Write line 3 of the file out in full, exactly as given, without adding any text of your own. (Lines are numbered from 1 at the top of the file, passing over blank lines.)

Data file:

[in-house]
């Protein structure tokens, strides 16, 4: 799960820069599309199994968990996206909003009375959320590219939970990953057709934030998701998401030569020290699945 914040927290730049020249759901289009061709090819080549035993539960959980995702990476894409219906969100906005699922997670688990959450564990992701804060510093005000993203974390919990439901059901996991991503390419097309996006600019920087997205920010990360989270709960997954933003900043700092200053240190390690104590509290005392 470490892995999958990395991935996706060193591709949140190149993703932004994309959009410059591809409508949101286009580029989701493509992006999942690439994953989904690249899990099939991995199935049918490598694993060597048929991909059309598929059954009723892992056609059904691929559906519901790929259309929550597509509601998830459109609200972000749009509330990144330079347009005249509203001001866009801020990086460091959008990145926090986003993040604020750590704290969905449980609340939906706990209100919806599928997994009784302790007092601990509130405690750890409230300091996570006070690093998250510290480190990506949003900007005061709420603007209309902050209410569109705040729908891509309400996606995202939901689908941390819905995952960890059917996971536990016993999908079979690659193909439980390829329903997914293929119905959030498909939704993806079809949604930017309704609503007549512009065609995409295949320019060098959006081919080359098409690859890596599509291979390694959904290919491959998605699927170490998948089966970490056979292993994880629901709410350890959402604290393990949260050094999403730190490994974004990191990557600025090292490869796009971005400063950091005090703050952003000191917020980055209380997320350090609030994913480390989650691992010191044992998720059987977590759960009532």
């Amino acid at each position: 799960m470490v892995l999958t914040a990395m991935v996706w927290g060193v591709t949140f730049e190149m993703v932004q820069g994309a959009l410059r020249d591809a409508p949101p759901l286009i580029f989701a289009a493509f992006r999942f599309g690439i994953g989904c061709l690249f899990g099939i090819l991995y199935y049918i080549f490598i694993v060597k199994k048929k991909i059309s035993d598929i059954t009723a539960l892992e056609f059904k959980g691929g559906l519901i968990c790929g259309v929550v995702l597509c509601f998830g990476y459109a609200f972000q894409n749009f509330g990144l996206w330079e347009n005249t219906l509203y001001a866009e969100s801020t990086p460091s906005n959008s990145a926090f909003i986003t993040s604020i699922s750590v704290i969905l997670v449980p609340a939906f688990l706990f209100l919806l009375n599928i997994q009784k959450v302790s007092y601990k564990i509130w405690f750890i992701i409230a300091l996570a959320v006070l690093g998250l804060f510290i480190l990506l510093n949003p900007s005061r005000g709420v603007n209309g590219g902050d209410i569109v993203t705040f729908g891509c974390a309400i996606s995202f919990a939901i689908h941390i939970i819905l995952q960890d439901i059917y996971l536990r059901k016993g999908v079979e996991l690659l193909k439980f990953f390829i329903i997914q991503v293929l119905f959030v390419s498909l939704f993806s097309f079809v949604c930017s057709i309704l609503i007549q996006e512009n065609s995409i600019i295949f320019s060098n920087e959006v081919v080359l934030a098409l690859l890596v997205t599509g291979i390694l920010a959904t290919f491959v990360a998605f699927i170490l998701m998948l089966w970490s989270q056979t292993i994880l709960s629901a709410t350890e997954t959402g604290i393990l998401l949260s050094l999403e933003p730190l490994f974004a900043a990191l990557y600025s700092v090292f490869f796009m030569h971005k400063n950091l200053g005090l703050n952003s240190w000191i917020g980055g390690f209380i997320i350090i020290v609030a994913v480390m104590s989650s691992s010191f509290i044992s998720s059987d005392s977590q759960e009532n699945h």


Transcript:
């Amino acid at each position: 799960m470490v892995l999958t914040a990395m991935v996706w927290g060193v591709t949140f730049e190149m993703v932004q820069g994309a959009l410059r020249d591809a409508p949101p759901l286009i580029f989701a289009a493509f992006r999942f599309g690439i994953g989904c061709l690249f899990g099939i090819l991995y199935y049918i080549f490598i694993v060597k199994k048929k991909i059309s035993d598929i059954t009723a539960l892992e056609f059904k959980g691929g559906l519901i968990c790929g259309v929550v995702l597509c509601f998830g990476y459109a609200f972000q894409n749009f509330g990144l996206w330079e347009n005249t219906l509203y001001a866009e969100s801020t990086p460091s906005n959008s990145a926090f909003i986003t993040s604020i699922s750590v704290i969905l997670v449980p609340a939906f688990l706990f209100l919806l009375n599928i997994q009784k959450v302790s007092y601990k564990i509130w405690f750890i992701i409230a300091l996570a959320v006070l690093g998250l804060f510290i480190l990506l510093n949003p900007s005061r005000g709420v603007n209309g590219g902050d209410i569109v993203t705040f729908g891509c974390a309400i996606s995202f919990a939901i689908h941390i939970i819905l995952q960890d439901i059917y996971l536990r059901k016993g999908v079979e996991l690659l193909k439980f990953f390829i329903i997914q991503v293929l119905f959030v390419s498909l939704f993806s097309f079809v949604c930017s057709i309704l609503i007549q996006e512009n065609s995409i600019i295949f320019s060098n920087e959006v081919v080359l934030a098409l690859l890596v997205t599509g291979i390694l920010a959904t290919f491959v990360a998605f699927i170490l998701m998948l089966w970490s989270q056979t292993i994880l709960s629901a709410t350890e997954t959402g604290i393990l998401l949260s050094l999403e933003p730190l490994f974004a900043a990191l990557y600025s700092v090292f490869f796009m030569h971005k400063n950091l200053g005090l703050n952003s240190w000191i917020g980055g390690f209380i997320i350090i020290v609030a994913v480390m104590s989650s691992s010191f509290i044992s998720s059987d005392s977590q759960e009532n699945h």